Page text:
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MSC1210y5 Flash Memory Failure

Hi guys,


I'm handling the customer return of our product. Usually it is pertaining single or double bit flipped. The most recent one is quite unusual, from the memory dump, the entire code is gone! I'm seeing the entire memory as "0xFF" only.


Is it likely that the flash decoder or the charge pump is damaged? Is there anyway (not by re-programming) to verify what type of failure on the chip? Do you provide memory forensic service? Thanks.


Rgds,

Teik Eng

  • Hi Teik Eng,

    It is unlikely that the Flash would be entirely erased unless the MSC1210 was commanded to do so with the mass erase command.  About the only thing we can do to analyze the memory is to run pattern tests.  I'm not sure that we are facilitated to run further testing as the Flash is initially tested at the TSMC foundary with wafer probe.

    Have you been able to see if non-program memory is erased?  One way to do this is to issue 'F70' in serial programming mode from a console terminal prompt.

    Best regards,

    Bob B

  • Hi Bob,

    I'm getting the following:
    >F70
    FF FF FF FF FF FF 00 FF FF FF FF FF FF FF FF FF

    Actually the first byte of program memory is 0x03:
    >CR0000
    03 FF FF FF FF FF FF FF FF FF FF FF FF FF FF FF

    The rest are all 0xFF.
    What's a pattern tests?

    While analyzing this unit, I've got another controller return which the Boot ROM is failed.

    Rgds,
    Teik Eng
  • Hi Teik Eng,

    I've discovered that there is possibility for device erasure, but I still don't know the mechanism that is causing the issue.  I think it is related to specific POR conditions and transient events so it is a little hard to find the precise cause and I'm still searching.

    Pattern tests cycle various combinations through memory to look for faults related to specific row/column combinations or for cells that stick to one particular value.  This is more commonly done with RAM, but can also be done with the flash.  I think that in your case we hit the issue that I mentioned above.

    A boot ROM failure sounds like a catastrophic EOS event.  Can you send me the markings on top of both the MSC1210 devices so I can do some further checking as to the device history?

    Thanks,

    Bob B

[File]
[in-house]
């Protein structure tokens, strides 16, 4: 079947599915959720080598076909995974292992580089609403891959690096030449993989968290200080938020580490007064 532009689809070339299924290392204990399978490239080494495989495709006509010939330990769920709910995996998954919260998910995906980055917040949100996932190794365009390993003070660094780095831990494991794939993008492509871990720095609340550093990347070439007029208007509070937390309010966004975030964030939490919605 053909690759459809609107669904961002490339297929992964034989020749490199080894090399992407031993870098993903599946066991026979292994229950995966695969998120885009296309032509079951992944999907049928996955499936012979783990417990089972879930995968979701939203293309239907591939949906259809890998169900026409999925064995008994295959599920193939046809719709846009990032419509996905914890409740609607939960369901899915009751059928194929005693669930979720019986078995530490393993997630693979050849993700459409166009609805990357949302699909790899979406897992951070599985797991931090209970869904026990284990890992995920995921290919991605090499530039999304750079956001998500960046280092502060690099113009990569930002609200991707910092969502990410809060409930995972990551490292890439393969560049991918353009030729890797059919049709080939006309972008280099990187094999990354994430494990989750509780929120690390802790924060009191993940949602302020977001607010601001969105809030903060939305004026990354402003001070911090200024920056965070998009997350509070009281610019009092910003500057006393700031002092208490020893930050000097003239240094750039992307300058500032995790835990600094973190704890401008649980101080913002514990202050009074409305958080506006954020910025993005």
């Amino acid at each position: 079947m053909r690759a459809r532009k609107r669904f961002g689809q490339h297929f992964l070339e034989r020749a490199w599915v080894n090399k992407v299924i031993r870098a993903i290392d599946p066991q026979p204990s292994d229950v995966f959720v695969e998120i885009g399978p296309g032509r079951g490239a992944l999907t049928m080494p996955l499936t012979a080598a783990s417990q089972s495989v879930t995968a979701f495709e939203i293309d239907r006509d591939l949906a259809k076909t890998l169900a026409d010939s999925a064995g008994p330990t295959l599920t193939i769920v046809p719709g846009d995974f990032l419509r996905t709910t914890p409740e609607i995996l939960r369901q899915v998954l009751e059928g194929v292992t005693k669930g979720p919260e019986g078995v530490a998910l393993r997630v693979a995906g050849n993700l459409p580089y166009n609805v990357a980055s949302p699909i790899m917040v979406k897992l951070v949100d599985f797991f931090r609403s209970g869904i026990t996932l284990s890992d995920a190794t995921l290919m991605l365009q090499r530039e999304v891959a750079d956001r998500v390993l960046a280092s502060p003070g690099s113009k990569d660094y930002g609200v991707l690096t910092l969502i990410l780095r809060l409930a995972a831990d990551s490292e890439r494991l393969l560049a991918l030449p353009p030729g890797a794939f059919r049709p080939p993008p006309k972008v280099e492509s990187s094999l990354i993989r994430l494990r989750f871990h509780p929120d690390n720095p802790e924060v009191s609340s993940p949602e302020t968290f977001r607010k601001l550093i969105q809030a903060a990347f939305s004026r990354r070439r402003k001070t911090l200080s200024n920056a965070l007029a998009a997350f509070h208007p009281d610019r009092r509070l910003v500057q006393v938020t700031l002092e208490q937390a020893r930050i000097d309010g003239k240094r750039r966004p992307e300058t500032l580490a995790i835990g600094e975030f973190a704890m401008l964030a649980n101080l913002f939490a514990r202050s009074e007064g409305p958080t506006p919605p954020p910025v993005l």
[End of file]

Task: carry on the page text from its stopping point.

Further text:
• Hi Bob,

    From last May till now, we are having 4 memory corruption cases, The first two indicates bit flipped, we think it is common, hence, didn't further pursue it. The recent two, one with all bytes except one in erased state (0xFF), while the second one demonstrates boot ROM failure. I could not get the marking right away as all controllers are in ceramic MCM. I'm tracing it from MCM supplier and will give you once I've them.

    Are you able to perform pattern test on MCM?
    Thanks.

    Rgds,
    Teik Eng

  • Hi Teik Eng,

    I believe your erasure is due to the issue I mentioned in the earlier posting.  You could try writing the program back into the part and reading it back.  That is the easiest pattern to check first.

    For the device you suspect as having a boot rom failure, how did you determine that the boot rom is the issue?  It is possible that pin settings and the communication lines themselves are potential problems.

    Best regards,

    Bob B

  • Hi Bob,

    These are my findings.
    1) The Erasure Unit:
    The controller is partially good, as I could read back the exact content I flashed in, but I could not execute the test program. The test program supposed to output strings on the same serial port used for flashing.

    2) No Communication Unit (BootROM):
    I've checked ALE, PSEN, RST, TXD, RXD and DVdd. All is well. However, still I could not communicate with the Boot ROM routine.

    I think I would have to remove the controllers and try them on other board. BTW, could I have more any info specific to TI flash memory failure that you could gather? Thanks.

    Rgds,
    Teik Eng
  • Hi Teik Eng,

    Sorry for the delayed response as I'm still investigating the problem.  I'm not sure why your test program is not working.  Have you tried the test program in a known working device to make sure that you have no issues with the test program?  Sometimes the autobaud() function is not called and the MSC1210 will not know which baud rate is being used.

    For the device that is showing the boot rom failure, have you checked to make sure you also have a valid AVDD?  The device will remain in a POR condition until all supplies are considered valid.

    So far in my testing I see issues related to POR where the flash can be corrupted.  I am still trying to define the exact mechanism, but I believe a transient event occurs that partially resets the system but doesn't hold all the control signals in a reset state.  If the flash controller receives an invalid signal at a time when the flash address is being decoded a byte may change values, a page can be erased, or the whole flash can be erased.  The conditions where I was able to make this happen all occured when I forced conditions that exceeded the absolute maximum ratings for the device.  I will give you more specifics as I am able.

    Best regards,

    Bob B